As Queensland carries out an inquiry into deadly flooding in that state, the spotlight has turned to other parts of Australia and how well they would be prepared for a catastrophic flood.
The Hawkesbury Nepean Valley in Sydney’s outer suburbs has a history of massive floods, and while there has not been a big one for more than a century, plans are in place for such an event.
The suburbs of Penrith and Emu Plains straddle the high banks of the Nepean River in what is a typical picture of Australian suburbia – lots of brick houses, probably built around the 1960s and ’70s.
But up to 70,000 people would have to be evacuated if a major flood was to hit the area.
The suburbs sit in a flood plain, and if a flood like the one which hit in 1867 was to occur, the whole area could go under.
Newspaper reports from the time describe an inland sea that destroyed houses, farms and crops and killed at least 13 people. The town of Windsor, downstream from Emu Plains, was submerged.
Steven Molino is principal of Molino Stewart, an environment and natural hazards consultancy that has been working on flood plain management for 20 years.
“The 1867 flood was around 19.5 metres here. So all of these houses would be flooded at least to the eaves, if not higher, in a repeat of the 1867 flood,” he said.
He says a major flood today would probably destroy many houses in Emu Plains.
‘Hard to comprehend’
Steve Opper, director of community safety with the State Emergency Service, says the Hawkesbury Nepean Valley has a unique shape that can lead to catastrophic flooding.
“The Hawkesbury Nepean Valley is throttled down by a narrow gorge down near what’s called Sackville, which is just upstream of Wiseman’s Ferry,” he said.
“The result of that is that the water can flow into the top of the system very, very rapidly, can’t get out, and so you get very dramatic rises in the level of the river.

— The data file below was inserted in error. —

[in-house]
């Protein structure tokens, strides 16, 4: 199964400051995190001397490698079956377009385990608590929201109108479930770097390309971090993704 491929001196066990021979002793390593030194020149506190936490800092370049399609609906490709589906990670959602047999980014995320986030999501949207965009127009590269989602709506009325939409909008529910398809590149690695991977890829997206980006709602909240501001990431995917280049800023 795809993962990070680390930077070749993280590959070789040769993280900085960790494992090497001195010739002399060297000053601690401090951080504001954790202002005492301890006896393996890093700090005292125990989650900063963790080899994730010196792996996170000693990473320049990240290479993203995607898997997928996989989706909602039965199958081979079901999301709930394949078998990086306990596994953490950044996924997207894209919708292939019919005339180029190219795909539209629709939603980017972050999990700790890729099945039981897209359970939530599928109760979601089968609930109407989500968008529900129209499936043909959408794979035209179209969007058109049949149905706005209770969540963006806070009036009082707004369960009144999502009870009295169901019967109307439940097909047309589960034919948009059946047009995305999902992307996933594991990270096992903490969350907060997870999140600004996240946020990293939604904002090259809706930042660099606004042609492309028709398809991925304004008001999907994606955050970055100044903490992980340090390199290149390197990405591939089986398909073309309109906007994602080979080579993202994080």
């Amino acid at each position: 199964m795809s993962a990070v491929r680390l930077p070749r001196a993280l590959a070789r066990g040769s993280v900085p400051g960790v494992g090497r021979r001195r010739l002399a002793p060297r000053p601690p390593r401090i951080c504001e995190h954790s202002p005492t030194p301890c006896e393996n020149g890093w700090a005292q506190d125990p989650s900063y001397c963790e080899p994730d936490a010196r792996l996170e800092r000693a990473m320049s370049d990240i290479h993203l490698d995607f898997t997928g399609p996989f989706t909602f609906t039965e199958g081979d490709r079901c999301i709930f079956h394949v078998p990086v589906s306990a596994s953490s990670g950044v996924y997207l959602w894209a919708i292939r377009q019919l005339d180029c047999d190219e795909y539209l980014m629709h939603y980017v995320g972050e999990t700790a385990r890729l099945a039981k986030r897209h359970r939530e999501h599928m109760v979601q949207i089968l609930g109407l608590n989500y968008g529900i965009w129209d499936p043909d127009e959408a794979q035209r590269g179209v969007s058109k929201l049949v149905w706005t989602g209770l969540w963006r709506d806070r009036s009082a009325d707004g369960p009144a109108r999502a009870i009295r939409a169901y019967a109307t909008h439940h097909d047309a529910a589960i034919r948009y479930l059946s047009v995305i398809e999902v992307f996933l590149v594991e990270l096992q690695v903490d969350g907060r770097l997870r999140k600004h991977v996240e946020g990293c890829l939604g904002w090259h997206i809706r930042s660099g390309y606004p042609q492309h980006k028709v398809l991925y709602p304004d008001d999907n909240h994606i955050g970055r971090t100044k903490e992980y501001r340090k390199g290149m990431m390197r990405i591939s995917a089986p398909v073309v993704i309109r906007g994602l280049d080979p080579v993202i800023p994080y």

“So normal river level might be two metres; if you’re at the town of Windsor and in the most extreme thought possible, that could rise up to 26 metres, which is a number that’s quite hard to comprehend.”
That is seven metres higher than the 1867 flood which submerged the valley.
Even if the 1867 flood was repeated, tens of thousands of people would have to be moved.
Mr Opper has designed the evacuation plan for the valley.
“Our contingency planning for evacuation for that valley indicates that we would have to evacuate between 40,000 and 70,000 people just depending on the level of flooding that we’re expecting,” he said.
“It’s a very large number; it would no doubt be probably the largest evacuation of its kind in New South Wales.”
Alan Ashworth’s house in Emu Plains overlooks the Nepean River and is in the firing line. It is a double-storey house set high on his block and seems way above the level of the river below.
But the historic record shows his house could be flooded.
Mr Ashworth says he does not have a detailed flood plan.
“Basically anything downstairs you’d move upstairs. By the time we get water on this section of the road, basically you’ve lost Richmond, Windsor and all that,” he said.
Even so, Mr Opper says moving everything upstairs may not be good enough.
“The difference with this valley is that if people stay there, then the depths the water could get to are almost certainly fatal,” he said.
“And so you can’t even take an option of saying well, maybe if people don’t get out it’ll be OK because they’ll be able to survive in their house; that’s just not an option in this valley.”
Because of this, a spillway has been built on the Warragamba Dam upstream from the river and roads have been built and upgraded to help with the evacuation.
These measures will help, but when a big flood comes – and the odds say it will – it will not be stopped.
Mr Molino says the 1867 flood had about a one-in-200 chance of occurrence.
“It can happen. And we have sedimentary evidence from the gorge upstream of Penrith that there’s been at least one, if not more floods as large as or larger than a one-in-500 flood in this valley,” he said.
“Elsewhere in the country we’ve had floods of that probability.
“These things do happen. They don’t always happen where there’s people or houses, but when they do we have a major catastrophe.”
This report is the first of a two-part look at Australia’s flood planning.
On ABC Radio’s PM on Thursday, David Mark will look more broadly at how well Australia is prepared for flooding and the battle between development and nature.
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